7.2: BEFORE THE REVOLUTION|
7.21: Before the Revolution
The before-picture is relatively easy to sketch. Person-to-person face-to-face communication could be augmented by only a few "informediating" devices to permit communication at a distance. If you could not talk to a person directly, you could write to them using the postal system or talk to them indirectly using the telephone system. The telegraph, a sort of hybrid of the two systems, was used to a minor degree. The early dream of a telegraph terminal on every executive's desk was stymied by the difficulty of learning the Morse Code and the invention of the more user-friendly telephone.7 Radio, television and film permitted those few who could afford the high cost of entry to communicate at a distance with many other people.
There were only a few lanes in the before picture. They could be caricatured as the postman who physically carries your mail to your door after it has been physically carried by trucks, trains and planes, the telephone receiver through which messages can be "delivered" over wires, and the television-radio receiver through which messages can be "delivered" over airwaves. The fourth lane of film terminated at your local cinema.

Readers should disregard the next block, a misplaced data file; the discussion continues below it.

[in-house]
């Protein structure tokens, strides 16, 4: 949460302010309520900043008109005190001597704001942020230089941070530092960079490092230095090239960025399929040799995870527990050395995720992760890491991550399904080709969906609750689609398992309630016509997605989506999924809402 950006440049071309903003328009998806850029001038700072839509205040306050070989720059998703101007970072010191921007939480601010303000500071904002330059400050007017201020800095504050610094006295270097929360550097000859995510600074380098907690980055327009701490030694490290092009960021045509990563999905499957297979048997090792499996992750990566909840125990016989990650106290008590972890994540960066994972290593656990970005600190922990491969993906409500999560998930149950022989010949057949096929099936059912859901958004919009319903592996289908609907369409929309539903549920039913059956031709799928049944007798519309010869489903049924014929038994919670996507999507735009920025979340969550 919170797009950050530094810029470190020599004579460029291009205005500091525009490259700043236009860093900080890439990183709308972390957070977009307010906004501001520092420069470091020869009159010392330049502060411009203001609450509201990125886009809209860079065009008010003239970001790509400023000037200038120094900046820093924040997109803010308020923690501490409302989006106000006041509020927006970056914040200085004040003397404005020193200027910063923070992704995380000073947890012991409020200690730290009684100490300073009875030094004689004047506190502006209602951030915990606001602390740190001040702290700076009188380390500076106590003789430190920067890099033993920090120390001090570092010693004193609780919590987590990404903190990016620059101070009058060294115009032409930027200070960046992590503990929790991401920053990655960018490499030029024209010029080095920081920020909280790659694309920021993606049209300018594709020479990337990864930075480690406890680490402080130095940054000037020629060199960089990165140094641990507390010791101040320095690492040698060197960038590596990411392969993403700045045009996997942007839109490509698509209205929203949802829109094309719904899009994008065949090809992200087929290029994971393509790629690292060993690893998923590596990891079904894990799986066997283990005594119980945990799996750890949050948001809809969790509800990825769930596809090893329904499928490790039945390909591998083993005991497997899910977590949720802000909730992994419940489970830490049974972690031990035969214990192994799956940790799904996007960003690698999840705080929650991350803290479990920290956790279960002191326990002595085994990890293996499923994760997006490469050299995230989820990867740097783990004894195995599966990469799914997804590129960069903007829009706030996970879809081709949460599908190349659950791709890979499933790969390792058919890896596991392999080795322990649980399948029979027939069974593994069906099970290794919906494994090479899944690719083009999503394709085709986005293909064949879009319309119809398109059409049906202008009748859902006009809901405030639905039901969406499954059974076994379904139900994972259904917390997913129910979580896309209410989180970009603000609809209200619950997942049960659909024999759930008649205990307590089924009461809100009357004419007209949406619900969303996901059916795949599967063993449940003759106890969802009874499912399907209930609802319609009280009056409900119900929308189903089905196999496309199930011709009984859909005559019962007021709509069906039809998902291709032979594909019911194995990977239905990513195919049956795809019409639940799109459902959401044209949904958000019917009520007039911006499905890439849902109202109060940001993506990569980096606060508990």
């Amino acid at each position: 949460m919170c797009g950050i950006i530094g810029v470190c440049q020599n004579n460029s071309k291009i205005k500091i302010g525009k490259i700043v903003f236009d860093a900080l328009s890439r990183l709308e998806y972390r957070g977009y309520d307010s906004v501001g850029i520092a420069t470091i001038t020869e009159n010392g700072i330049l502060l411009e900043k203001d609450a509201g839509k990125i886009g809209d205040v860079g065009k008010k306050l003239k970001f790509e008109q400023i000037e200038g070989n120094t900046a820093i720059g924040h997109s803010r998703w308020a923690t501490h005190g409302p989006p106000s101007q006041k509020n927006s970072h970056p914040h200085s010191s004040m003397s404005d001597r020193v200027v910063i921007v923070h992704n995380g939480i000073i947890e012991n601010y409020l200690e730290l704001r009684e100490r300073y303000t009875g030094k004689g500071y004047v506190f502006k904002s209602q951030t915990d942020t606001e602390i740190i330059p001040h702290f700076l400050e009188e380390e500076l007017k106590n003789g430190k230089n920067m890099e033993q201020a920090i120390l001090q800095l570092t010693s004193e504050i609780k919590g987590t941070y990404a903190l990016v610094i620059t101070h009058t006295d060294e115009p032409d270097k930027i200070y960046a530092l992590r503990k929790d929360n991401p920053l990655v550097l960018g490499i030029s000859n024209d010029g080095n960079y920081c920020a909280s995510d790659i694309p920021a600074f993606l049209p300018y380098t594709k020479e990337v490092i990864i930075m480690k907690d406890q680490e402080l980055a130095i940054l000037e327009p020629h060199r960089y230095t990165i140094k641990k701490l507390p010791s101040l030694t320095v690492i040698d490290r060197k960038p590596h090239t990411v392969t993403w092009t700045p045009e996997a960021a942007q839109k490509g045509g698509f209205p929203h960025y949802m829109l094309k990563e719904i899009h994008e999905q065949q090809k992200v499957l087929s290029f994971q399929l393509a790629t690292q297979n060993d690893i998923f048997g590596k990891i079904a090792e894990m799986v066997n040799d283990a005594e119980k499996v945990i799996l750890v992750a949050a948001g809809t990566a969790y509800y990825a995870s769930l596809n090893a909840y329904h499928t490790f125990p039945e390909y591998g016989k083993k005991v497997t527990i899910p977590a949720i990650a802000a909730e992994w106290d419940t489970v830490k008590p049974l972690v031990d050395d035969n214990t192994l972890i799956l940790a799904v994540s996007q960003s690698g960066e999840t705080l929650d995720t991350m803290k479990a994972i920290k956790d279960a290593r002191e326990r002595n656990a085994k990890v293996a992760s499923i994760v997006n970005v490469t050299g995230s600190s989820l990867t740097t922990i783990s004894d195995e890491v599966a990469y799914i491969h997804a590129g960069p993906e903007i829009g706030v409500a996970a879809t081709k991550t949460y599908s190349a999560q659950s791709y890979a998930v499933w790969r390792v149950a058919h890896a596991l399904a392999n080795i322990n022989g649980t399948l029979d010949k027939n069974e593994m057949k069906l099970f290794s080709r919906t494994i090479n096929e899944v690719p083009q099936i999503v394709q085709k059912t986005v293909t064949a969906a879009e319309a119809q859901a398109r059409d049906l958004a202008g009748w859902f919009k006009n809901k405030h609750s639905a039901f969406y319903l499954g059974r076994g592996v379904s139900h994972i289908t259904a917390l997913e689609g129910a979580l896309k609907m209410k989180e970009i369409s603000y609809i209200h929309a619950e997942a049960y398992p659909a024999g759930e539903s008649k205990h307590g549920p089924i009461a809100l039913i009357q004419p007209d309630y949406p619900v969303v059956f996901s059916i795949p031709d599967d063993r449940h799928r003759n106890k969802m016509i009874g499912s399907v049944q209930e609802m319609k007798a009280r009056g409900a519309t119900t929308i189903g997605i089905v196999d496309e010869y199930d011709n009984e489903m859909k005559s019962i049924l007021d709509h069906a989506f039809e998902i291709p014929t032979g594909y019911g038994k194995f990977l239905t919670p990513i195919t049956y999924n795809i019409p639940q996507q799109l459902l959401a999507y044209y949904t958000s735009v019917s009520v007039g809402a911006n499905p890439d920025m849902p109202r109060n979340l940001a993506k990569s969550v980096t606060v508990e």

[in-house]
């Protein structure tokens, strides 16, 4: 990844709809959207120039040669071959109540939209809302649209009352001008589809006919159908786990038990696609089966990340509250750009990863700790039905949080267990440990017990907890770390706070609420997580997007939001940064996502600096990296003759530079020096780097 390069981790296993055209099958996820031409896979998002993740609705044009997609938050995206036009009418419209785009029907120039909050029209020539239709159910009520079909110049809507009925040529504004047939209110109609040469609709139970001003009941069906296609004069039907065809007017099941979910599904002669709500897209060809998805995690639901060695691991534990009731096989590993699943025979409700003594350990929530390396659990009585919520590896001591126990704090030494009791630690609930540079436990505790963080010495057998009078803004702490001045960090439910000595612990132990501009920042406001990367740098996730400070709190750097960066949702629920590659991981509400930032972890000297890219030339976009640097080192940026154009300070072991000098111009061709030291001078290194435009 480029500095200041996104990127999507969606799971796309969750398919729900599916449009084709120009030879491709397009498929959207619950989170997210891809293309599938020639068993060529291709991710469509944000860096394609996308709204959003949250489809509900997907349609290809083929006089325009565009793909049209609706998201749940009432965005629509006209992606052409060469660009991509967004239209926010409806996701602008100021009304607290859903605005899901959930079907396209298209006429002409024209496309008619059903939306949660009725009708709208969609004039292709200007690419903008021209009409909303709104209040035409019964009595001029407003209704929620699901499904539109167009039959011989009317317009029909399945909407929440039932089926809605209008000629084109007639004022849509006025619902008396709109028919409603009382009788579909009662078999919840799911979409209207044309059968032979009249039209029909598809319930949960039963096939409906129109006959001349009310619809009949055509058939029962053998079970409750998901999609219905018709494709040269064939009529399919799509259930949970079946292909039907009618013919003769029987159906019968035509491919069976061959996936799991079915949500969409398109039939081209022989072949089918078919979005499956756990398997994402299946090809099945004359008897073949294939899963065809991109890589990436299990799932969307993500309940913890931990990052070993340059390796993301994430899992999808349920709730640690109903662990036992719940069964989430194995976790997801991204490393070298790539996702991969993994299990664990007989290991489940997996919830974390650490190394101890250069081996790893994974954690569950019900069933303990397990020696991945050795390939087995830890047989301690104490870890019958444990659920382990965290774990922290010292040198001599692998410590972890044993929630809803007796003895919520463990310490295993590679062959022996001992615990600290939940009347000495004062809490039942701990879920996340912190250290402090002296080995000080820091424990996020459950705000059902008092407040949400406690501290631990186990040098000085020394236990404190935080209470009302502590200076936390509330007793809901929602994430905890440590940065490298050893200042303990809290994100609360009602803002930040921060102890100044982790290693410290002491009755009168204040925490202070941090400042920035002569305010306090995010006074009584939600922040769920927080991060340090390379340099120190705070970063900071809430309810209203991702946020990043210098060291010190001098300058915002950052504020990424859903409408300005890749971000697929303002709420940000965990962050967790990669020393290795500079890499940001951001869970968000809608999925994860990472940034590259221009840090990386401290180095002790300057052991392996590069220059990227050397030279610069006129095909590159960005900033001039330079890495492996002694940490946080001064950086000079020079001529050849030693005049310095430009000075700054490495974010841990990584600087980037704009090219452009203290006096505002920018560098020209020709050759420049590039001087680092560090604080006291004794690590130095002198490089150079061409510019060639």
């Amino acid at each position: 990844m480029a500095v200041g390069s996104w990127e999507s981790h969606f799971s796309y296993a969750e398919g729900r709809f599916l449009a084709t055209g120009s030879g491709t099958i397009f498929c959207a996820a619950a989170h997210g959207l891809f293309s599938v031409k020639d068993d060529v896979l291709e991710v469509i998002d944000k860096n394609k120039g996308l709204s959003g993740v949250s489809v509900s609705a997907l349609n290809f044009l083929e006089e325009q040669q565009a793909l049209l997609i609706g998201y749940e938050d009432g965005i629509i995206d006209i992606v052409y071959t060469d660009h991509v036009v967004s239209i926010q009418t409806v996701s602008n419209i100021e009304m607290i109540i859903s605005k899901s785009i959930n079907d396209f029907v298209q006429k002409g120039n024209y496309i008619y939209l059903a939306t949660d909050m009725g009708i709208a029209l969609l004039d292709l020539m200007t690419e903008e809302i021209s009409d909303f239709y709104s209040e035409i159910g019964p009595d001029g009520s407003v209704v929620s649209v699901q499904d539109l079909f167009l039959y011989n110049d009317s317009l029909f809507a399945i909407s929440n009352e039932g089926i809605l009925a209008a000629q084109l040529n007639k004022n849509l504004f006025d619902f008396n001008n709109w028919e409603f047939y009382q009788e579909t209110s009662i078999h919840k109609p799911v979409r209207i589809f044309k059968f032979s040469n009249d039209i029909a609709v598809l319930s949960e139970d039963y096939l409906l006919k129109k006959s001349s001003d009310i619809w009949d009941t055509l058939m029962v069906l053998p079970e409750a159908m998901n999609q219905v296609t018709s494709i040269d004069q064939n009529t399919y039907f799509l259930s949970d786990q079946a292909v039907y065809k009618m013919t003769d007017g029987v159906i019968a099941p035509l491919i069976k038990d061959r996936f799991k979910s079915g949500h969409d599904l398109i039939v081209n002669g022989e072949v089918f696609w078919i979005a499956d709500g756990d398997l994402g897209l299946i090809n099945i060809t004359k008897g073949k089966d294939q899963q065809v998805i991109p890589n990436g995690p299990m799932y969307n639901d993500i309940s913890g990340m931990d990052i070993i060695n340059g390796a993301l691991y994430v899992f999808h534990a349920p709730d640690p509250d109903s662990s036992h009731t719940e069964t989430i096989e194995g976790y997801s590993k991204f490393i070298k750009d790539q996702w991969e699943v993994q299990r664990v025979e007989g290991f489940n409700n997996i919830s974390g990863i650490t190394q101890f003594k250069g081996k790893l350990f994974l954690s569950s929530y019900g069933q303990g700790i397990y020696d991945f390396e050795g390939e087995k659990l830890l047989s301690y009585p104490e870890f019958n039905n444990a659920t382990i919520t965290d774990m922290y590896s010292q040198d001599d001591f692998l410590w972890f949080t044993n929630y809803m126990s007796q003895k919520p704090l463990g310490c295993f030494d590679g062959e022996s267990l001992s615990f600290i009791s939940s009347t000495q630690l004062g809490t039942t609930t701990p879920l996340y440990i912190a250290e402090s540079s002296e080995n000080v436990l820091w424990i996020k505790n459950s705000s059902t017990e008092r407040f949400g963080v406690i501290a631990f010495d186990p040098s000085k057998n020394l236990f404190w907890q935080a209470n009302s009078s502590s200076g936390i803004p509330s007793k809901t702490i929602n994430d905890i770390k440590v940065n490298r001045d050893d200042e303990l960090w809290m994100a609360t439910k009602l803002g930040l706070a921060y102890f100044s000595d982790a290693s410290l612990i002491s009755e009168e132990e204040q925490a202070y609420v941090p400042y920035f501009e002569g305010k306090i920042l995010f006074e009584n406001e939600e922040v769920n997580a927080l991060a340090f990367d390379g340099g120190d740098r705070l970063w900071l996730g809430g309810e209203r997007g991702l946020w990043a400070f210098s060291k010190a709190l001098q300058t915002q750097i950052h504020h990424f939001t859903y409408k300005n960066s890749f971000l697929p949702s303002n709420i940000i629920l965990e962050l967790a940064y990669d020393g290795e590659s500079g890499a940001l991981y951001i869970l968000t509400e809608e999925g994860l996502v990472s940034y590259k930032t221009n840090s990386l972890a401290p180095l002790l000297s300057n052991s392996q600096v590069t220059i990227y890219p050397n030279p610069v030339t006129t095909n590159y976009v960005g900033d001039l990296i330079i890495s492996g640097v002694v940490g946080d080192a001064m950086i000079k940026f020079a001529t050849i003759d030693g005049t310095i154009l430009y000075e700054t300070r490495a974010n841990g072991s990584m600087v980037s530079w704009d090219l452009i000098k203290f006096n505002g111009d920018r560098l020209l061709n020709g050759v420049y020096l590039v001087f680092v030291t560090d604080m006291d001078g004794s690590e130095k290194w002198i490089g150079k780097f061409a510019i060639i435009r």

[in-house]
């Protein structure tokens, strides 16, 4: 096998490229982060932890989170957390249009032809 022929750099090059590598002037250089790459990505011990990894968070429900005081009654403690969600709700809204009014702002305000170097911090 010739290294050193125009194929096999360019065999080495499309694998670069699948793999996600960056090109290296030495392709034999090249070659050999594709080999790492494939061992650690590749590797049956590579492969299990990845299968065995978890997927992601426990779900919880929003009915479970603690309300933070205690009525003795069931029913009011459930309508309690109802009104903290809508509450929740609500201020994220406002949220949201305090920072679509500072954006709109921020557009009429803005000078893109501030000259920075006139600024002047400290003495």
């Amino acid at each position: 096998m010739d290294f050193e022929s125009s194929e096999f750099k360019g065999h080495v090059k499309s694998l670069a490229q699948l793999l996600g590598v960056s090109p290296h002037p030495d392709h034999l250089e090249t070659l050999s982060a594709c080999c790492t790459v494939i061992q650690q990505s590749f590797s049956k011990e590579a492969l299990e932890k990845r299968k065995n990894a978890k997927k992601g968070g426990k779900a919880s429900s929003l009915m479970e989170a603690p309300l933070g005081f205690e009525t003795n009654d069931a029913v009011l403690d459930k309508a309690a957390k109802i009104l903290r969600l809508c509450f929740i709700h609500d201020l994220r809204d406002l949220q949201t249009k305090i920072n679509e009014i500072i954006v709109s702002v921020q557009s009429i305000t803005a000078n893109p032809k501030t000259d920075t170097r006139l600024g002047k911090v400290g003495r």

This before picture can be painted using traditional methods by compiling statistics on the penetration and use of the telephone, the television, and other information-processing devices during that plateau in which the communication system was relatively stable. After the telephone and the television had reached an asymptote of over 90 per cent penetration, there was a long period in which the communications system remained essentially stable. There were minor variations on the basic themes - new models of existing devices, a gradual increase in the penetration and distribution of those devices - but no qualitative shift in the broad picture of the communications system.
7 Ithiel de Sola Poole, The Social Impact of the Telephone. Cambridge, Massachusetts: MIT Press, 1981.